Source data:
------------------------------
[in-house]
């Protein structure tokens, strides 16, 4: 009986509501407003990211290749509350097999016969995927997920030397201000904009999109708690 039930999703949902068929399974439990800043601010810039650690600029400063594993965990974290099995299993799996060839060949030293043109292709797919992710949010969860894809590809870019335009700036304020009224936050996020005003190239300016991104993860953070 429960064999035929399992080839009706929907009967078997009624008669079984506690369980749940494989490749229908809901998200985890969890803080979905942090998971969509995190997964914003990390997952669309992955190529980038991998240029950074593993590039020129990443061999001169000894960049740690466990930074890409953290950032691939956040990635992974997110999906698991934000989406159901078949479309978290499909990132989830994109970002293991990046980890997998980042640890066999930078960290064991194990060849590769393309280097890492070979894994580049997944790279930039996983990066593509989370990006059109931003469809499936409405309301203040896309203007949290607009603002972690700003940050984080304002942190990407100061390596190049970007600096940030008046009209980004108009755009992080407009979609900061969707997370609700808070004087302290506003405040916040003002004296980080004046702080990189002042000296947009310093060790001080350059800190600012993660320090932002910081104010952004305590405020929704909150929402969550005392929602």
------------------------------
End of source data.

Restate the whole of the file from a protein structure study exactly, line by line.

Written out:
[in-house]
């Protein structure tokens, strides 16, 4: 009986509501407003990211290749509350097999016969995927997920030397201000904009999109708690 039930999703949902068929399974439990800043601010810039650690600029400063594993965990974290099995299993799996060839060949030293043109292709797919992710949010969860894809590809870019335009700036304020009224936050996020005003190239300016991104993860953070 429960064999035929399992080839009706929907009967078997009624008669079984506690369980749940494989490749229908809901998200985890969890803080979905942090998971969509995190997964914003990390997952669309992955190529980038991998240029950074593993590039020129990443061999001169000894960049740690466990930074890409953290950032691939956040990635992974997110999906698991934000989406159901078949479309978290499909990132989830994109970002293991990046980890997998980042640890066999930078960290064991194990060849590769393309280097890492070979894994580049997944790279930039996983990066593509989370990006059109931003469809499936409405309301203040896309203007949290607009603002972690700003940050984080304002942190990407100061390596190049970007600096940030008046009209980004108009755009992080407009979609900061969707997370609700808070004087302290506003405040916040003002004296980080004046702080990189002042000296947009310093060790001080350059800190600012993660320090932002910081104010952004305590405020929704909150929402969550005392929602």